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'Don't let the support staff stars in our schools burn out'

Dave Prentis, general secretary of Unison, which has over 250,000 members working in schools, writes:

Today, we celebrate the crucial contribution of school support staff as part of Stars in our Schools.

We know that teachers are the key to improving the education of our children and young people. However, it is also the hard work and dedication of support staff that creates the environment needed for learning. The academic attainment and the social and emotional development of our children and young people all rely on schools that are safe, supportive and aspirational. That means the entire school workforce – support staff, teachers and school leaders – must play their part.

Over the last four years, the coalition government has hurried through ideological policies and forced structural change, which has created an incoherent education system. Former education secretary Michael Gove’s focus on changing structures and tilting at windmills has hit school staff morale. In this protracted melee, much was lost – not least the voice of half of the school workforce: support staff.

One of the final acts of the last government was to introduce a Schools Support Staff Negotiating Body (SSSNB) to provide a platform for staff beyond teachers and headteachers. Unfortunately, the coalition government in its early days strangled the SSSNB in its infancy, axed national training funding and archived the enormously helpful training resources for teaching assistants.

We warmly welcome proposals by Labour's Tristram Hunt to re-establish a School Support Staff Negotiating Body in the next parliament. There are many issues to grapple with, including workload, terms and conditions and pay. To ensure a fair deal, support staff need a fair hearing: something that they haven’t had in recent years.

There is much to do. A Unison survey of more than 15,000 school support staff from the across the UK reveals a professional and committed, but demoralised, workforce that harbours grave concerns for their ability to adequately support students.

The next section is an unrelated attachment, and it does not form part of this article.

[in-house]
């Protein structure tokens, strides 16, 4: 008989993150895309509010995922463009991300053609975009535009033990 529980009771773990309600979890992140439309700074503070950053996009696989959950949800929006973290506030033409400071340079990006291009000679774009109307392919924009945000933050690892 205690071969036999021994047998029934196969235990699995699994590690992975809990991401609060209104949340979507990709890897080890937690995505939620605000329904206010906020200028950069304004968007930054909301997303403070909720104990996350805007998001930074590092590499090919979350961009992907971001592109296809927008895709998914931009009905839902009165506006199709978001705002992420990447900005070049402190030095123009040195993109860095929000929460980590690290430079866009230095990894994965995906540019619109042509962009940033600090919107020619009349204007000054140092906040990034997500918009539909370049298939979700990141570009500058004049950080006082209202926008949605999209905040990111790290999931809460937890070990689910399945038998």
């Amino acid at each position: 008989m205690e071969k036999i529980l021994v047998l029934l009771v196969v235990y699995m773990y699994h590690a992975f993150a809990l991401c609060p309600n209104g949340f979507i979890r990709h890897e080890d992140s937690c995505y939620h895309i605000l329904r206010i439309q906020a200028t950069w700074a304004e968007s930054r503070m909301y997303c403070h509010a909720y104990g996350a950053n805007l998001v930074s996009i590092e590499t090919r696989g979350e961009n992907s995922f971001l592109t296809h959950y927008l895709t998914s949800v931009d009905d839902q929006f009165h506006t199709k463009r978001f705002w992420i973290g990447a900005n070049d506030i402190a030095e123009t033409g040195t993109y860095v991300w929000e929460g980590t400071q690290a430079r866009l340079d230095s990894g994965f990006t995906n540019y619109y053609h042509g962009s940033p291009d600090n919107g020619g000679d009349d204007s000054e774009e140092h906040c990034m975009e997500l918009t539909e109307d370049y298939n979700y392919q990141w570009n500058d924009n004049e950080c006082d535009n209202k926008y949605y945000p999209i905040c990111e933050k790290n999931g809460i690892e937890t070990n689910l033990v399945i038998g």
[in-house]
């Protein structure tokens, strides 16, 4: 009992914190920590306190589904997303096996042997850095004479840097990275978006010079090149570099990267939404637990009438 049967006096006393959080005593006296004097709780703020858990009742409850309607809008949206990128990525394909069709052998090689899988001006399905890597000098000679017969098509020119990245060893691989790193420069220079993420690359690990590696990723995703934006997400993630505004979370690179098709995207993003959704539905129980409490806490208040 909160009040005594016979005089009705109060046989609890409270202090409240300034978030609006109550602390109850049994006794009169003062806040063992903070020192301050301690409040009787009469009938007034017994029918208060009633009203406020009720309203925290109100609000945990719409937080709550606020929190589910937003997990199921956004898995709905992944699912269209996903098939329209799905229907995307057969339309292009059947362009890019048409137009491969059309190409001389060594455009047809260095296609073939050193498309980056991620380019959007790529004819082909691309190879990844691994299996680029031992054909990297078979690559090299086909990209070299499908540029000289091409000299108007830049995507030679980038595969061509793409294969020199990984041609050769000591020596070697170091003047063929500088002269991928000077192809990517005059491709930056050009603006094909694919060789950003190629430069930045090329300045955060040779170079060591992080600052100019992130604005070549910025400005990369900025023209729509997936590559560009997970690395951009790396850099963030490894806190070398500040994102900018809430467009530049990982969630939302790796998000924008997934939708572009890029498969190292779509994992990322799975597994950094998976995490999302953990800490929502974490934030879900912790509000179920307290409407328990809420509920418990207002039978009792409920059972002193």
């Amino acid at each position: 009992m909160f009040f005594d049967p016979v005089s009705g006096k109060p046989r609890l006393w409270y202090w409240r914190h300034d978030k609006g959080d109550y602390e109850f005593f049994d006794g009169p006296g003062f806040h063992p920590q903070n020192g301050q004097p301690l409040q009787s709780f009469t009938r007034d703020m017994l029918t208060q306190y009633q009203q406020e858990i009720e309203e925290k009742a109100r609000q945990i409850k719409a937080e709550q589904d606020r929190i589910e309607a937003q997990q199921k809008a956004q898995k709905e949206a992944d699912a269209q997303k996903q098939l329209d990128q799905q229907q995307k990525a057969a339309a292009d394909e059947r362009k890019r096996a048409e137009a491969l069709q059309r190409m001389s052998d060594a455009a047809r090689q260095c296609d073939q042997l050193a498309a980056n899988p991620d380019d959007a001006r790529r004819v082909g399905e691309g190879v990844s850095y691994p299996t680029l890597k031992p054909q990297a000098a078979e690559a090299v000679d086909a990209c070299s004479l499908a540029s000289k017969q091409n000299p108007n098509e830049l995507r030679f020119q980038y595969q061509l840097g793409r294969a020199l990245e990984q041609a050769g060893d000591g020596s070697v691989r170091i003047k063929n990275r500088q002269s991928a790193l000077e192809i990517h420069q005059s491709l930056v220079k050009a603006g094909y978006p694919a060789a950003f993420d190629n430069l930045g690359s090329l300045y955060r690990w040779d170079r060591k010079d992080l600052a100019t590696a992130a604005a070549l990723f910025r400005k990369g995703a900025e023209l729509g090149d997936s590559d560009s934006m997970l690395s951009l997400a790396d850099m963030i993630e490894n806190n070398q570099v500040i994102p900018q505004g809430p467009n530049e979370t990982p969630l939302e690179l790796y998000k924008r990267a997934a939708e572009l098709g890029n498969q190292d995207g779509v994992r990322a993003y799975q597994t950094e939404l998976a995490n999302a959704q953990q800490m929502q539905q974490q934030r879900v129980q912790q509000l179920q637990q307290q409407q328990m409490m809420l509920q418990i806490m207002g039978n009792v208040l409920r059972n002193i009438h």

The survey has revealed that 80 per cent are concerned about workload, with 81 per cent admitting that the only way they can keep on top of their work is by doing unpaid overtime and working out of hours. Eighty per cent of respondents said they love their job, but fewer than half said they feel valued – 53 per cent said they feel significant levels of stress in the job. Almost 90 per cent said they are concerned about low rates of pay, with 17 per cent forced to supplement their income with in-work benefits.  

Support staff are being given more responsibilities and managerial titles, but their pay and conditions don’t reflect this. This is particularly true of school business managers. They make crucial financial decisions but sit in school leadership teams alongside colleagues who shoulder fewer burdens but are paid greater salaries. And while Unison has now reached agreements with a range of employers and national organisations, which means that around 50 per cent of schools should now use the living wage as the bottom pay point, too many other staff are being paid just above the minimum wage.   

Last year saw a debate on the role of teaching assistants; negative campaigning by the right-wing think tank Reform and some in the government sought to undermine those working in such positions. A counter-campaign – including a debate in Westminster led by Labour MP Alex Cunningham – culminated in a celebration day for teaching assistants, run by Unison. This event far exceeded our expectations, with schools across the UK celebrating the contributions of TAs. The success has encouraged the extension of that day to a celebration of the varied roles of all support staff.

We know that it is the impact that support staff have on the academic attainment and the development of character and resilience in children and young people that motivates them to undertake the work they do with such passion, dedication and professionalism. We are celebrating this – we hope you will, too. 

For more details on the campaign, which is supported by the TES, go to


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